Power Ranking the Major Countries Following the 2014 Winter Olympics
The Medal Count Does Not Tell The Whole Story
There were countless issues prior to the 2014 Sochi Winter Games. For instance, many questioned the logistics of holding Winter Olympics in a warm weather climate. There were fears of terrorist attacks from nearby Ossetia. Russia’s anti-gay laws led to calls for a boycott and many athletes feared arrest. Upon arriving, those athletes learned living accommodations were horrible.
Like the 2008 Summer Games in Beijing, social and political distractions were moved to the backburner once competition began and focus turned to athletics. Russian Olympians did not disappoint, winning more gold medals and total medals than any other nation. However, the medal count does not tell the whole story.
American snowboarder Sage Kotsenburg won the first gold medal of the Games in men’s slope style. Jamie Anderson matched the feat in the women’s competition. Steve Holcomb ended a 62-year drought for Americans in the two-man bobsleigh and Erin Hamlin became the first American woman ever to medal in women’s luge. Norwegians reigned supreme on the ski slopes, the Dutch dominated in speed skating and Canada successfully defended gold medals in both men’s and women’s hockey.
Clearly, the emphasis on the medal count is ridiculous in measuring success at the Olympics. As was the case with hockey, some nations desire a gold medal finish in certain sports more than others.
Furthermore, are athletes from nations that only won one or two medals any less joyous in their victory than athletes whose nations won twenty? It’s wrong to deny the success of one Olympian and call the entire competition a disappointment just because his or her countrymen in another event failed to perform as expected. There are other factors besides the total medals won that dictate how successful a nation was at the Olympics.
The Olympic Flame has been extinguished from the cauldron in Sochi and will be reignited four years from now at the next Winter Olympics in Pyeongchang. Until then, here are the power rankings from the 2014 Sochi Winter Games.
Honorable Mention: Jamaica
We all love Cool Runnings (1993), the story of the four-man Jamaican bobsleigh team at the 1988 Calgary Games. The Caribbean island nation competed again in Sochi in the two-man competition, but almost didn’t make it due to lack of funding. Though they ultimately finished in twenty-ninth place, the fan favorite Jamaican bobsleigh team returned to the Winter Olympic Games for the first time in twelve years. That’s definitely worthy of a shout out.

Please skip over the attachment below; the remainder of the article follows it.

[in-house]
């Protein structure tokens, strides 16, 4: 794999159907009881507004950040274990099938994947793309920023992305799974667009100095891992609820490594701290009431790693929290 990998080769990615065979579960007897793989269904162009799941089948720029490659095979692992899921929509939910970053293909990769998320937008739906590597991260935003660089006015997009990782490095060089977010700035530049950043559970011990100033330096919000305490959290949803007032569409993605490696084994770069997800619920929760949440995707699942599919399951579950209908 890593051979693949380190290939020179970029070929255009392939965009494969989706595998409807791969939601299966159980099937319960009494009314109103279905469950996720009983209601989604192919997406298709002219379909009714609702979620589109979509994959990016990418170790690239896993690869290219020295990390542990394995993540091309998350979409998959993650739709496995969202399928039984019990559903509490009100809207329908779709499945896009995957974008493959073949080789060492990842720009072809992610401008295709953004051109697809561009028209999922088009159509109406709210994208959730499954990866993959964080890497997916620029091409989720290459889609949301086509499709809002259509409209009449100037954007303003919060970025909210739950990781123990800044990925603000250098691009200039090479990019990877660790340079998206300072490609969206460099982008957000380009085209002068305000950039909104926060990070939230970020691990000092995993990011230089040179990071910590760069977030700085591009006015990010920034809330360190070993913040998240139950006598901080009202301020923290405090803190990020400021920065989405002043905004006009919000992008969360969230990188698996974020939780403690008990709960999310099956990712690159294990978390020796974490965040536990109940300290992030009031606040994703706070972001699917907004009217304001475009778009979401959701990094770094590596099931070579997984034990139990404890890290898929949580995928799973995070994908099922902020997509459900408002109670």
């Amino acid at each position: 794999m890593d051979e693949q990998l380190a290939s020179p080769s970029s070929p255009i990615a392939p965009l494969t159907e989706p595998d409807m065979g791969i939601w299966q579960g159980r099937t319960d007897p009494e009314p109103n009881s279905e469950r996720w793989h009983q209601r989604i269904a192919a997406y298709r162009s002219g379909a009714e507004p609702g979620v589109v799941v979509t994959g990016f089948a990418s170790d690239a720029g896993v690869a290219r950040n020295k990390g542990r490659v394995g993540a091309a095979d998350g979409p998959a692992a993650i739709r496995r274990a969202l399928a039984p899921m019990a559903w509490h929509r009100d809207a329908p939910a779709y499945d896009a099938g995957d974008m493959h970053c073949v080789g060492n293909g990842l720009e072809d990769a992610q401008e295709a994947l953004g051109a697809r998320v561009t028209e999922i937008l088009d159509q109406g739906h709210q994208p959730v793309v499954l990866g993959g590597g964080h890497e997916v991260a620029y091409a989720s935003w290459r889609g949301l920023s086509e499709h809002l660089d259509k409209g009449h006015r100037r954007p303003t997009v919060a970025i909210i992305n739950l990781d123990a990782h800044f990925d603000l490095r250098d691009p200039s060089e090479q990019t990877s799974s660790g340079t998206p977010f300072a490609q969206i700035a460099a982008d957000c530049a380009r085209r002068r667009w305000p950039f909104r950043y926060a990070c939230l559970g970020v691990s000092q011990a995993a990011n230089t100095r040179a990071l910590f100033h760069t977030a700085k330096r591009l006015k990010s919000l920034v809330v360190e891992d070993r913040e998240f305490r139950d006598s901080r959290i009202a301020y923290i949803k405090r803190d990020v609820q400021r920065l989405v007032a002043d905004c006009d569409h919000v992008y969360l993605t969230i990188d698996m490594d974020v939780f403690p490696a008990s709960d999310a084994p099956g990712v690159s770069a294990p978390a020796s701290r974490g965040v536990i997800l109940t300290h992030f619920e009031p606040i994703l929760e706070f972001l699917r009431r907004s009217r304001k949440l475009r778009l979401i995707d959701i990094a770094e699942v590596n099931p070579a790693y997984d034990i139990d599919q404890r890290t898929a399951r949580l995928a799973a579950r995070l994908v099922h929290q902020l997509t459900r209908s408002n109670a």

5. United States
Many in the United States considered these Olympics a disappointment because marquee athletes and teams failed to bring home medals (e.g. Shaun White, Lindsey Jacobellis, Men’s Hockey). Nevertheless, the U.S. was second overall in the medal count (28) and made history in the two-man bobsleigh and women’s luge.
Compared to a record-setting performance at the Vancouver Games four years ago, the number of gold and bronze medals won by Americans was identical in Sochi. The discrepancy in the total is in silver medals – seven this year versus 15 in 2010.
I understand some Americans may be upset with me for ranking our neighbor to the North one spot ahead, especially because their athletes took home three fewer medals overall. However, Canadians won one more gold medal (10) and three more silvers (10) than Americans. They also won all three head-to-head hockey games (women’s twice, men's once).
I know Russia won the overall medal count (33) and the most gold medals (13), but that’s to be expected by the host nation. In 2010, for instance, the host nation Canada led all countries with 14 gold medals. With this in mind, Russia didn’t dominate the Olympics, they just covered the spread.
Furthermore, Viktor Ahn won three gold medals and a bronze for Russia in short-track speed skating. He used to be known by the name Ahn Hyun-soo for South Korea but moved to Russia after a falling out with his home country’s speed skating federation. The U.S. was the other finalist for his new nation. Had he moved to America and won those medals wearing stars and stripes, then America would have won the most gold medals and led the overall count.
Russia had a great Olympics, but all this considered (not to mention the disappointing finish in hockey), they’re number three on the list.
2. The Netherlands
The Netherlands was fifth overall in gold medals (8) as well as total medals won (24). Nevertheless, the Dutch are number two on the list.
Russia sent 232 athletes to Sochi. The U.S. sent 230 and Canada sent 222. The Netherlands sent 41. They sent 41 athletes and took home 24 medals, eight of them gold. That’s absurd.
So yes, Russia won nine more medals than the Netherlands. The U.S. won four more and Canada won two more. But each nation needed to send almost six times as many athletes to do so. The Netherlands’ success rate puts them ahead of all three of these winter-sport-powerhouse nations.
Norway won the second-most gold medals in Sochi (11) and finished third in the overall medal count (26). Norwegians dominated cross-country skiing events, biathlon and Nordic combined while also medaling Alpine skiing, ski jumping and men’s slope style snowboarding.
Like the Netherlands, Norway was immensely successful with a much smaller contingency. The Scandinavian nation sent 134 athletes to Sochi – almost 100 fewer than Russia. Though they sent more athletes than the Dutch, Norwegians won more medals in a much wider variety of events (the Dutch won all of their medals in speed skating). As an added tie-breaker, the Norwegian Men’s Curling team had the best uniforms in Sochi.
This combination of success, efficiency and style gives Norway the number one spot on the list. Viking power!
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